Diary of a Mad Poet


Poetry - General
72 Pages
Reviewed on 12/23/2021
Buy on Amazon

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Author Biography

I am a retired lawyer who always wanted to return to my first love: writing poetry. In 2017 I lost my home and all possessions in the wine country wildfires. I set out to recreate the poetry I lost and to survive the coming battle to rebuild my home and community by writing. Diary of a Mad Poet is the result of those efforts.

My goal is always to "capture the essence" of a feeling or thing in as few words as possible. I subscribe to what Voltaire said, "Writing is the painting of the voice." I try to write poetry to read aloud and which paints an image of what I want to convey.

    Book Review

Reviewed by Vincent Dublado for Readers' Favorite

Robin Gabbert’s Diary of a Mad Poet: Poems is her first anthology of poetry, filled with emotion as she tackles themes of pain, healing, loss, recovery, joy, grief, friendship, and family. Time is no barrier as her verses talk about the past and the near present. Written in two parts, the first part is largely composed of poems that she wrote in her youth, an attempt at recreating the handwritten poems that she lost in a fire a few years ago. The second part is poems she wrote after that devastating fire—verses that have been conceived from the memories of its fallout that pound a nasty persistence of remembrance that will never go away. These poems are expressions of the human will to stand up and keep fighting, and most of all, to write for another day.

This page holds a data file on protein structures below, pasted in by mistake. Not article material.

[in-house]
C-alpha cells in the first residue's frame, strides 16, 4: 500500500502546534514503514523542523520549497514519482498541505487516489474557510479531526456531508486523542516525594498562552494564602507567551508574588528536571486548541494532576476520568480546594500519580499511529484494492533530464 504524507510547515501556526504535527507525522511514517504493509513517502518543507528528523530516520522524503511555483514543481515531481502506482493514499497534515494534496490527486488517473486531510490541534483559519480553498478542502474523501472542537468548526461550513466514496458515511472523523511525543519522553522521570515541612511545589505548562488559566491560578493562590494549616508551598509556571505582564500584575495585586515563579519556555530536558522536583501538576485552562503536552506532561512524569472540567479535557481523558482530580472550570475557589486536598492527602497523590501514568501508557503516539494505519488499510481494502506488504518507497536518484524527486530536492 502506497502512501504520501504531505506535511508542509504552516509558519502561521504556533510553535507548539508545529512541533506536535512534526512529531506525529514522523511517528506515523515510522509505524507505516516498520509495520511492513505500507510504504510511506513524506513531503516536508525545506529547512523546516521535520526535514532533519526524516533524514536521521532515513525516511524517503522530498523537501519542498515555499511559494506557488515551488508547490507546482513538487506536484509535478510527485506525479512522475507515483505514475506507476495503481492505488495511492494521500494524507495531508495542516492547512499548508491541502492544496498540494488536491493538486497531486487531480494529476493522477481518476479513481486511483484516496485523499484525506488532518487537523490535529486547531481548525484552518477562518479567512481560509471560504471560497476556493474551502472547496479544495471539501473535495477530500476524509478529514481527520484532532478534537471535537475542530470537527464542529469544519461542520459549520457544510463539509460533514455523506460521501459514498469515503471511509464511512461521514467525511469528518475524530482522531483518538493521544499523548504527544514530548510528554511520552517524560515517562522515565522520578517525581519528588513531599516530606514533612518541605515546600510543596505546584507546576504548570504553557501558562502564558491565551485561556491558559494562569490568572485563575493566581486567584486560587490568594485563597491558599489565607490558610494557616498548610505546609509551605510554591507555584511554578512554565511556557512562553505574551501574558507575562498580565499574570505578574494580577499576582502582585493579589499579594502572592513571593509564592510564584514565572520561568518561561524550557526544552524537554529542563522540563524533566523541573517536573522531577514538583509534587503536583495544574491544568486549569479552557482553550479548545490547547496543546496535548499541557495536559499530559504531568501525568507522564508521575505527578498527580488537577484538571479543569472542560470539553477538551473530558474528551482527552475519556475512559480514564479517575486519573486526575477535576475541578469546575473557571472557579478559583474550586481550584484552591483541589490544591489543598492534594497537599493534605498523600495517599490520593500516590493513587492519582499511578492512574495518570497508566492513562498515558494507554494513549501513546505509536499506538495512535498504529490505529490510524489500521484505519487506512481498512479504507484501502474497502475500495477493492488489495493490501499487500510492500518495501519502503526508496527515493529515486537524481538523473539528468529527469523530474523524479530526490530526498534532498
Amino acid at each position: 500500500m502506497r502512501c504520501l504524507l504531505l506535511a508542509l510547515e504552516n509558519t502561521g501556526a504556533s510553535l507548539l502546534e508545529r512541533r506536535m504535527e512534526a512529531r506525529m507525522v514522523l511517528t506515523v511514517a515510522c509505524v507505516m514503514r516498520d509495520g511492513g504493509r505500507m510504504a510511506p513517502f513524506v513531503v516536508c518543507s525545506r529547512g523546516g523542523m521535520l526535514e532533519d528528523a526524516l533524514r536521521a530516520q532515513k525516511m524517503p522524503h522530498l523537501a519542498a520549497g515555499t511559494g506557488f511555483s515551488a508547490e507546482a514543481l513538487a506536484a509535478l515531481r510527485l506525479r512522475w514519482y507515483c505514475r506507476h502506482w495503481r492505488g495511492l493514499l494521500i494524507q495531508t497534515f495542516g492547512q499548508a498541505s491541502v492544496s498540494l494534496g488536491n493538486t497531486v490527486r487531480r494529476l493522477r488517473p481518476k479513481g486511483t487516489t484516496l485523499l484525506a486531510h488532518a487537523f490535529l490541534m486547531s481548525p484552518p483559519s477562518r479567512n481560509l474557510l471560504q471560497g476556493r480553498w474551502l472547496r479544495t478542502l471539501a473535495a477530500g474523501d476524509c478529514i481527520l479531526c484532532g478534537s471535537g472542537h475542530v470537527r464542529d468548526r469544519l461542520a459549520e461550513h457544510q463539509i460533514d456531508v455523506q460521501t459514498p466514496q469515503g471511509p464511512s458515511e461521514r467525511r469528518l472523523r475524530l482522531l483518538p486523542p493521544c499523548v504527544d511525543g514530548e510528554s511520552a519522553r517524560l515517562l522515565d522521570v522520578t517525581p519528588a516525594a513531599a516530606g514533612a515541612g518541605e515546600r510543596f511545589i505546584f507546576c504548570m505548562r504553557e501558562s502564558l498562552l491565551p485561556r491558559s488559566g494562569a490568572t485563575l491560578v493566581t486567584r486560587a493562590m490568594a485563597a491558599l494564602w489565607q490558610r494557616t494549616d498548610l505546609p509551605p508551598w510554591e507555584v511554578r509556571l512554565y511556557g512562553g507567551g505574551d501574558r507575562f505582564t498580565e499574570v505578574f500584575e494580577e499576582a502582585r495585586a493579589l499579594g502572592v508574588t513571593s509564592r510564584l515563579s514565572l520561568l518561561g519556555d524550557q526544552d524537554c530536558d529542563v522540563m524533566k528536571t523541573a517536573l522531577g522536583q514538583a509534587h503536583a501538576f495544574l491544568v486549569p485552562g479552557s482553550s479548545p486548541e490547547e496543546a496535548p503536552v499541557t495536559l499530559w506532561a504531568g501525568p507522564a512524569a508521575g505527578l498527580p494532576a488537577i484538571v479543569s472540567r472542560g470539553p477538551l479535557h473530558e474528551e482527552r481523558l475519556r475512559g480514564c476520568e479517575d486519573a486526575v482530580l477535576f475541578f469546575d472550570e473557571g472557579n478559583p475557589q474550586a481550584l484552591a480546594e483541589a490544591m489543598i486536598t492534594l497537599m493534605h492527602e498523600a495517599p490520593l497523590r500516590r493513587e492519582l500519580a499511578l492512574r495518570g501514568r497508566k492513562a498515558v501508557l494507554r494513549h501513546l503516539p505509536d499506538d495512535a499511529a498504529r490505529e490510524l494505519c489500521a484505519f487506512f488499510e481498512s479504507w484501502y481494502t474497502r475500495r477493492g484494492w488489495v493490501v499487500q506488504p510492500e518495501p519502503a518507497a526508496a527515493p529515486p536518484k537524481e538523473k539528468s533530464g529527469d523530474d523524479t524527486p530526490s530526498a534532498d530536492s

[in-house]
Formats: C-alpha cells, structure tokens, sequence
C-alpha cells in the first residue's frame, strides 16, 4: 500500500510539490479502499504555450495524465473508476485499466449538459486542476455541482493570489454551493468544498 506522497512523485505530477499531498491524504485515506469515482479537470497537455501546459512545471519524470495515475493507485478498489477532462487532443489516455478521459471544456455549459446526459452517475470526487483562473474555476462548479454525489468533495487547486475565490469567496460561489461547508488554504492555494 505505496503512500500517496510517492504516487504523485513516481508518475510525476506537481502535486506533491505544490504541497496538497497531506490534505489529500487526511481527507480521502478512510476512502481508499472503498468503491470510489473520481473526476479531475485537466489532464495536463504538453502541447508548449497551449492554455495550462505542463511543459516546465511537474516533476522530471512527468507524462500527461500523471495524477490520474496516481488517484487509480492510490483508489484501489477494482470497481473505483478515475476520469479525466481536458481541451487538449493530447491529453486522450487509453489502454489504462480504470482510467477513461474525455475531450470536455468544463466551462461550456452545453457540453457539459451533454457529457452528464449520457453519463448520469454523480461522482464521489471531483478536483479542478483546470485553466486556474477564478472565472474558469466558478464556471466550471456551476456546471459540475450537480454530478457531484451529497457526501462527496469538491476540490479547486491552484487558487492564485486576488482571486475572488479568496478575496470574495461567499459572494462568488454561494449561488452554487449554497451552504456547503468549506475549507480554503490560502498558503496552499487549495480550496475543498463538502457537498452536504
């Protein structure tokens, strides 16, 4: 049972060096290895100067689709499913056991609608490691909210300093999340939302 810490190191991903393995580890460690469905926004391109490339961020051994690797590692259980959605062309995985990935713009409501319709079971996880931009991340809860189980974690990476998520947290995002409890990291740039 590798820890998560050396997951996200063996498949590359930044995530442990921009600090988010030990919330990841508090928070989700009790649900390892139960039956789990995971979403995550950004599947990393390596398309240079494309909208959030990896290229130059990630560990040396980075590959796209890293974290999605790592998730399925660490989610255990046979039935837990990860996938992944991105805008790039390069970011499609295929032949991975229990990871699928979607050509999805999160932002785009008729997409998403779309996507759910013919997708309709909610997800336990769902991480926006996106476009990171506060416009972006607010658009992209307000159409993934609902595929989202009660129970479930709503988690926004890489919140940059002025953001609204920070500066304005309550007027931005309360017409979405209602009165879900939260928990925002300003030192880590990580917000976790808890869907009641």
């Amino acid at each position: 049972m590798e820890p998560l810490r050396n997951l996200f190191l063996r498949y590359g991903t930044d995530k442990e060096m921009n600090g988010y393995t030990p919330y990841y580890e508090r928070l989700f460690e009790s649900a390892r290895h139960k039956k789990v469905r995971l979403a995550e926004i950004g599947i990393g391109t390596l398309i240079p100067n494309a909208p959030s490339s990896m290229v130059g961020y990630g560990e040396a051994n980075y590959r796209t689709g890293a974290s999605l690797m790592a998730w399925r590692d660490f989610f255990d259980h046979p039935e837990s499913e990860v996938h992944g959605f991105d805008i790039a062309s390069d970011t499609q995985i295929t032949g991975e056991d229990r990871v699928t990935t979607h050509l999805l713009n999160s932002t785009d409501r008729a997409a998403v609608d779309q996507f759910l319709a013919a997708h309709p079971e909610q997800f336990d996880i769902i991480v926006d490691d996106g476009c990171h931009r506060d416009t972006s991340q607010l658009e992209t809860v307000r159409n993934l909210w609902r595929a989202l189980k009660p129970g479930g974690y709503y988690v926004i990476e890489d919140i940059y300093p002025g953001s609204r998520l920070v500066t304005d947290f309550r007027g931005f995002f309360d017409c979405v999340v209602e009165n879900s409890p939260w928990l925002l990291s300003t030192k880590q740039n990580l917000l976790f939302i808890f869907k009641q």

Robin Gabbert’s poetry profoundly captures her ardent desire for living and continues to address truths in the fewest words through figurative language, phrases, and rhythm. It’s therapeutic not only for Gabbert but for her readers as well. It’s as if her painful experience made it difficult for her to enunciate her emotions through ordinary language, and thus she found refuge in poetry as a form of healing discourse. Gabbert is a poet of extraordinary feelings with an occasional blend of witty and paranoiac observation. I can understand how she feels and thinks in The Subtle Knife, because I have become slightly aichmophobic in dealing with cutlery as I have often, by accident, cut myself a number of times. Diary of a Mad Poet is poetic expression at its finest. Gabbert has renewed her life through the power of artistic imagination, and reading her anthology gives you that same effect.